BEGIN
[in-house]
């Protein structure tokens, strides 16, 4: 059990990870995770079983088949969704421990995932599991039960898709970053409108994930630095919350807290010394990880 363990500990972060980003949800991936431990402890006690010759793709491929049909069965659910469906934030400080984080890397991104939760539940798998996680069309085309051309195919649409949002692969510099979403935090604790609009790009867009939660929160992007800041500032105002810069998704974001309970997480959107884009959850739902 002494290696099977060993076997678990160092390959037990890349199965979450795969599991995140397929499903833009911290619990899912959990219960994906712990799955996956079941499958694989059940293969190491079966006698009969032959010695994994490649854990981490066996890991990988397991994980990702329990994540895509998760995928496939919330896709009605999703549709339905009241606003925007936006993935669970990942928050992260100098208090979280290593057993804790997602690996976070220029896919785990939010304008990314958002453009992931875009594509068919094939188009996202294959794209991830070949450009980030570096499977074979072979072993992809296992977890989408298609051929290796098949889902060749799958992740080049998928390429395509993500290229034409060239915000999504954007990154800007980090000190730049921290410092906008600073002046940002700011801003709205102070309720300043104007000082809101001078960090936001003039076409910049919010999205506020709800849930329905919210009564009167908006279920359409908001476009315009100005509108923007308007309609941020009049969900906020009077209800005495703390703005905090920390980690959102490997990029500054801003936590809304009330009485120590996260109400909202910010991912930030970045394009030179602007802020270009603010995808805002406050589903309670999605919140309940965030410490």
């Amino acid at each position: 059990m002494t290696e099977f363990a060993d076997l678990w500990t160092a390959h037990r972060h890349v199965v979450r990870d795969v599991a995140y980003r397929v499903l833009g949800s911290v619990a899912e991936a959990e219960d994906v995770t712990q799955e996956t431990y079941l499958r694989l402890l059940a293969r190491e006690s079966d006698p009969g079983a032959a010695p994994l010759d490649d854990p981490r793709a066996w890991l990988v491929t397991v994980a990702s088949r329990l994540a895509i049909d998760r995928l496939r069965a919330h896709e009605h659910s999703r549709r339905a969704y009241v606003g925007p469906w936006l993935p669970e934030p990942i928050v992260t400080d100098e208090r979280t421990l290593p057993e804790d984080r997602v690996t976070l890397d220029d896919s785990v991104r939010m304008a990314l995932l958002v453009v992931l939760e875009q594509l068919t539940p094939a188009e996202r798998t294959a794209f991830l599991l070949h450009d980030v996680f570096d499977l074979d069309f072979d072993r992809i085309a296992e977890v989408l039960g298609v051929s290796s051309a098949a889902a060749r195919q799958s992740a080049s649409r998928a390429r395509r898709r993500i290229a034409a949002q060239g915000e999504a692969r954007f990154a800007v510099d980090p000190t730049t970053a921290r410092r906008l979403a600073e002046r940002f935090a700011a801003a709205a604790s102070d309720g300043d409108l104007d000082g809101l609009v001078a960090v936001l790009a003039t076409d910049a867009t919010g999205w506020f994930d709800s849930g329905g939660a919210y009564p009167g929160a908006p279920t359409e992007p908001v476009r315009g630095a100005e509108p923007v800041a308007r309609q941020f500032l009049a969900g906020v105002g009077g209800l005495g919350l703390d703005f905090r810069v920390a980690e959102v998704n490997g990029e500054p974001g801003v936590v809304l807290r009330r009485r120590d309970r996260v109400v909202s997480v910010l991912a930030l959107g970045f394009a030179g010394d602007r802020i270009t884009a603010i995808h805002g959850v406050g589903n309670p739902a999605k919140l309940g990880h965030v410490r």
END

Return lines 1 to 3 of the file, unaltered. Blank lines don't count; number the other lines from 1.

[in-house]
């Protein structure tokens, strides 16, 4: 059990990870995770079983088949969704421990995932599991039960898709970053409108994930630095919350807290010394990880 363990500990972060980003949800991936431990402890006690010759793709491929049909069965659910469906934030400080984080890397991104939760539940798998996680069309085309051309195919649409949002692969510099979403935090604790609009790009867009939660929160992007800041500032105002810069998704974001309970997480959107884009959850739902 002494290696099977060993076997678990160092390959037990890349199965979450795969599991995140397929499903833009911290619990899912959990219960994906712990799955996956079941499958694989059940293969190491079966006698009969032959010695994994490649854990981490066996890991990988397991994980990702329990994540895509998760995928496939919330896709009605999703549709339905009241606003925007936006993935669970990942928050992260100098208090979280290593057993804790997602690996976070220029896919785990939010304008990314958002453009992931875009594509068919094939188009996202294959794209991830070949450009980030570096499977074979072979072993992809296992977890989408298609051929290796098949889902060749799958992740080049998928390429395509993500290229034409060239915000999504954007990154800007980090000190730049921290410092906008600073002046940002700011801003709205102070309720300043104007000082809101001078960090936001003039076409910049919010999205506020709800849930329905919210009564009167908006279920359409908001476009315009100005509108923007308007309609941020009049969900906020009077209800005495703390703005905090920390980690959102490997990029500054801003936590809304009330009485120590996260109400909202910010991912930030970045394009030179602007802020270009603010995808805002406050589903309670999605919140309940965030410490």
């Amino acid at each position: 059990m002494t290696e099977f363990a060993d076997l678990w500990t160092a390959h037990r972060h890349v199965v979450r990870d795969v599991a995140y980003r397929v499903l833009g949800s911290v619990a899912e991936a959990e219960d994906v995770t712990q799955e996956t431990y079941l499958r694989l402890l059940a293969r190491e006690s079966d006698p009969g079983a032959a010695p994994l010759d490649d854990p981490r793709a066996w890991l990988v491929t397991v994980a990702s088949r329990l994540a895509i049909d998760r995928l496939r069965a919330h896709e009605h659910s999703r549709r339905a969704y009241v606003g925007p469906w936006l993935p669970e934030p990942i928050v992260t400080d100098e208090r979280t421990l290593p057993e804790d984080r997602v690996t976070l890397d220029d896919s785990v991104r939010m304008a990314l995932l958002v453009v992931l939760e875009q594509l068919t539940p094939a188009e996202r798998t294959a794209f991830l599991l070949h450009d980030v996680f570096d499977l074979d069309f072979d072993r992809i085309a296992e977890v989408l039960g298609v051929s290796s051309a098949a889902a060749r195919q799958s992740a080049s649409r998928a390429r395509r898709r993500i290229a034409a949002q060239g915000e999504a692969r954007f990154a800007v510099d980090p000190t730049t970053a921290r410092r906008l979403a600073e002046r940002f935090a700011a801003a709205a604790s102070d309720g300043d409108l104007d000082g809101l609009v001078a960090v936001l790009a003039t076409d910049a867009t919010g999205w506020f994930d709800s849930g329905g939660a919210y009564p009167g929160a908006p279920t359409e992007p908001v476009r315009g630095a100005e509108p923007v800041a308007r309609q941020f500032l009049a969900g906020v105002g009077g209800l005495g919350l703390d703005f905090r810069v920390a980690e959102v998704n490997g990029e500054p974001g801003v936590v809304l807290r009330r009485r120590d309970r996260v109400v909202s997480v910010l991912a930030l959107g970045f394009a030179g010394d602007r802020i270009t884009a603010i995808h805002g959850v406050g589903n309670p739902a999605k919140l309940g990880h965030v410490r």